I've spent much of my professional career as an RN and later a CNM taking care of pregnant women who don't have much in the way of options. There are days when I dream of finding an affluent yuppie clientele - the kind that bring their personal masseuse or chiropractor along in labor. But for whatever reasons, I have found more often that I have been working among the low-income and disadvantaged population. It is rare that one of my patients is married and actively desired the pregnancy for which I am seeing her. It does happen, and I am grateful when it does because it gives me the strength to keep going, and it also tempers my tendency to get cynical. But I see a lot of girls, legally minor children, who are pregnant. They can't consent to get a tattoo or ear piercing, but they are having babies. We follow the state laws about reporting the pregnancy as evidence of statutory rape (where applicable) - but the response from the state agencies has basically been a big yawn.
Adoption is not unheard of but is pretty rare. Abortion is actually more socially acceptable to many of these girls and their families. There isn't any public evidence. It is interesting why some moms don't place the baby for adoption - often her mom doesn't want her to. I see that a lot. Sometimes grandma takes over and raises the kid, more often grandma has the baby shower and takes some pix and then is unavailable when the baby mom needs help. Maybe what we need is to acknowledge that a minor child is legally incompetent to act as guardian for anyone? Even (especially?) her own child. Maybe mandating a temporary guardian for both the baby and the mom is an answer.
Contrary to popular belief, most of the moms I see are not getting pregnant to collect welfare. They aren't thinking that far in advance. They are getting pregnant because they are having sex, and they are having sex for many complex reasons, not just because "it's fun". Cutting off welfare would probably not decrease the teen pregnancy rate, but would just result in more of those babies living in deeper poverty. Nor would it be likely to lead to more of these babies being voluntarily placed for adoption. There has to be a better way to deal with these complex issues and to protect these babies from becoming the target of abuse or neglect.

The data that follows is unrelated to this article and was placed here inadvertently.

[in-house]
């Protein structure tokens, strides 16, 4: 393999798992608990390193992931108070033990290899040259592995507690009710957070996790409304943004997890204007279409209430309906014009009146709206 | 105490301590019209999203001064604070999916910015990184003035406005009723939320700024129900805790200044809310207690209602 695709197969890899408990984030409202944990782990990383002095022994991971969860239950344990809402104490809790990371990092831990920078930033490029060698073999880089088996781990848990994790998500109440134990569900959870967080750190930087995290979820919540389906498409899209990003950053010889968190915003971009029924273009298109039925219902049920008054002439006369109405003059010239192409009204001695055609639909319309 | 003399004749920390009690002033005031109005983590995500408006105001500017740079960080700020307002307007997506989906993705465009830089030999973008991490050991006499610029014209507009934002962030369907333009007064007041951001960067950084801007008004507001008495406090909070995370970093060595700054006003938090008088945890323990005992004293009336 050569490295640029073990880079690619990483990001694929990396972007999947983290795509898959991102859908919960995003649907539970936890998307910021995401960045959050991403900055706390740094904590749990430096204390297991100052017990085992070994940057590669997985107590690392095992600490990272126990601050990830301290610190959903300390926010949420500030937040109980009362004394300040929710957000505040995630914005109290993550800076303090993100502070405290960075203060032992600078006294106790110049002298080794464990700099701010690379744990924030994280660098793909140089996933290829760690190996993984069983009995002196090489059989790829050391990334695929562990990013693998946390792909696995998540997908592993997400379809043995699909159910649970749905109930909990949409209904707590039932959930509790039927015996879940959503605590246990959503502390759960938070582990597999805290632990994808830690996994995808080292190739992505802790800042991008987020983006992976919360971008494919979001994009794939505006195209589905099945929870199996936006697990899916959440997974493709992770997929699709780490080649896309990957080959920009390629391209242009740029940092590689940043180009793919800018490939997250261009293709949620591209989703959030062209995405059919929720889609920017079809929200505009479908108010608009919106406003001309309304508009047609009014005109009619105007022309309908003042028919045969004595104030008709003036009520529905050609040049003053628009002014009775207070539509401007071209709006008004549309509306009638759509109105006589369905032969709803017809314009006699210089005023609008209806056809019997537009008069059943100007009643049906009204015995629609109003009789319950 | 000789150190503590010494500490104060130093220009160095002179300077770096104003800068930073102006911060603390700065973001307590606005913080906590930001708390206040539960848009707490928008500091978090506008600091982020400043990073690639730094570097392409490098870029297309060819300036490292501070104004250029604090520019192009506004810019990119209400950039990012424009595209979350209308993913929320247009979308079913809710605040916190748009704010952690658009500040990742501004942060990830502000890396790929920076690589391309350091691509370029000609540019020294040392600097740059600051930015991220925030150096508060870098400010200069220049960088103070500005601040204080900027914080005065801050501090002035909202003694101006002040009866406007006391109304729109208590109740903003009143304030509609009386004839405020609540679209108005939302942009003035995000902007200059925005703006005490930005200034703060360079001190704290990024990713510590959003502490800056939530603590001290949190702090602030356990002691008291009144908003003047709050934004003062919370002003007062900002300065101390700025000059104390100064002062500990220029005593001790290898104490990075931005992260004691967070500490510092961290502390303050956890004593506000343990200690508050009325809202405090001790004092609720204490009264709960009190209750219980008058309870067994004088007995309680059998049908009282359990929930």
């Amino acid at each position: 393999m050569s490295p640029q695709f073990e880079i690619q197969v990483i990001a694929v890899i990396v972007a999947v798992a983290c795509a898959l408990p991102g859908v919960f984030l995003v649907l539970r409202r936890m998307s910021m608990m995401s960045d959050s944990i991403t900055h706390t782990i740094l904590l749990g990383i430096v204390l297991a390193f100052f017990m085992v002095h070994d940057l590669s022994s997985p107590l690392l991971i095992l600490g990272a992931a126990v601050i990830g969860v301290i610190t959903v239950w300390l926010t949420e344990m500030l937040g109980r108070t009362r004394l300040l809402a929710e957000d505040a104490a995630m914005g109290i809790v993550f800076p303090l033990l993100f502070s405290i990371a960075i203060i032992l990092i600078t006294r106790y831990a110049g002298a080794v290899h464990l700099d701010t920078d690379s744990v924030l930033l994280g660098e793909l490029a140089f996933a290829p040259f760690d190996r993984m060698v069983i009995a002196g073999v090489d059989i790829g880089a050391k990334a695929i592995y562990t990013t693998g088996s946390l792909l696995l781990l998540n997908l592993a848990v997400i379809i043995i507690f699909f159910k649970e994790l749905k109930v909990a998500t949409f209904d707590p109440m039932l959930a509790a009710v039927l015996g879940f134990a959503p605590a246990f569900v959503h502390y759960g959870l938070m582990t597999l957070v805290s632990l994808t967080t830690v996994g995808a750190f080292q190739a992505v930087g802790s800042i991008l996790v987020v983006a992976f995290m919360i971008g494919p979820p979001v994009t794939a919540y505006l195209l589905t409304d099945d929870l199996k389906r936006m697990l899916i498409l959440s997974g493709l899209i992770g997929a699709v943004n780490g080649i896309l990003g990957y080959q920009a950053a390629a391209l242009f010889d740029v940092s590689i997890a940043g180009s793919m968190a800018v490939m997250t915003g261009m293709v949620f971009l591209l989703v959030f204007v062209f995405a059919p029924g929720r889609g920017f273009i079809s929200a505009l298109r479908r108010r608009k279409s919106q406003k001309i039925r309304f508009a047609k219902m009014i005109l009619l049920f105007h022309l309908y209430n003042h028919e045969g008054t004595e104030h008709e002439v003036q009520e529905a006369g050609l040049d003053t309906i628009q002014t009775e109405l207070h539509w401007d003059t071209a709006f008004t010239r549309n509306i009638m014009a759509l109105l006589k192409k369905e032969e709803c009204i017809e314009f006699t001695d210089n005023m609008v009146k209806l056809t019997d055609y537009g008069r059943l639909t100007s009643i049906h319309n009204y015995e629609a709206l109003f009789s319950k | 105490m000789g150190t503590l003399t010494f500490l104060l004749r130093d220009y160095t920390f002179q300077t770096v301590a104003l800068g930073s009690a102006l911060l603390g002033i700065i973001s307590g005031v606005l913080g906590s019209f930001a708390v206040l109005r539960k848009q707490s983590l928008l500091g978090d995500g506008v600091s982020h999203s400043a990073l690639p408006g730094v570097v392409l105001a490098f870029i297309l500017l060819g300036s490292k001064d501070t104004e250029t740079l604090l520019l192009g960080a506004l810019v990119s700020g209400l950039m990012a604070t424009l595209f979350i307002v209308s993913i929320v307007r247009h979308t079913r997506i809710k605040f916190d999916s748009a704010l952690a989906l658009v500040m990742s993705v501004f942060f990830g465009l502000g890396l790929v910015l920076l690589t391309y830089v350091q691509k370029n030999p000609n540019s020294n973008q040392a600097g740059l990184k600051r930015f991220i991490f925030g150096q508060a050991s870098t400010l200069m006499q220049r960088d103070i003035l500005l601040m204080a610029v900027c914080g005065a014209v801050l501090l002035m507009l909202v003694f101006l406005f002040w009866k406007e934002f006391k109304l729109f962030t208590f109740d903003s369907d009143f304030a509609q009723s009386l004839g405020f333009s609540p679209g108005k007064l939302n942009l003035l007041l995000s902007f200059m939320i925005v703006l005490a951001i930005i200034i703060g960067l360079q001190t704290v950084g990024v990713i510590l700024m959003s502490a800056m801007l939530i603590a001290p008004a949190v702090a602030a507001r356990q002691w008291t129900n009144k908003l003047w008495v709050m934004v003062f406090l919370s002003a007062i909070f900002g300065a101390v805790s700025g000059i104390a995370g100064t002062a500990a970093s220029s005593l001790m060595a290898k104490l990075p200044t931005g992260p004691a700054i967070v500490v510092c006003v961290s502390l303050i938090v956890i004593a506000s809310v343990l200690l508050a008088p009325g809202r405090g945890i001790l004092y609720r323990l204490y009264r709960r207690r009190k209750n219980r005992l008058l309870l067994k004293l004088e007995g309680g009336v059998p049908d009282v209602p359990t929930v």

I personally think that we prematurely closed the 'homes for unwed mothers' of previous generations. If these high risk moms had a safe and supportive environment to be mothered and thus, learn how to mother their infants, it would make a huge difference. There are waiting lists at the few remaining facilities of this kind - and I know that at least one made the decision recently to exclude girls under the age of 18 (in other words, they won't provide help to those who need it most).
Stopping child abuse has been an ongoing challenge. Something I thought about putting in my previous post (but didn't) is that the first child abuse case brought in the USA was filed under an animal abuse statute. Our culture even over 100 years ago gave more legal rights to domestic animals than to children. The recognition that children are not miniature adults has only been around for the last 100 years or so - and the forces of evil are fighting against that recognition (see TeenWire's efforts to reduce the age of consent and to normalize pedophilia etc). I think that my commenter's observation that
"I think a pretty good case can be made from the other end - that the lack of value society places on children has given rise to a generation of young adults who don't value life, either unborn or otherwise" is pretty astute.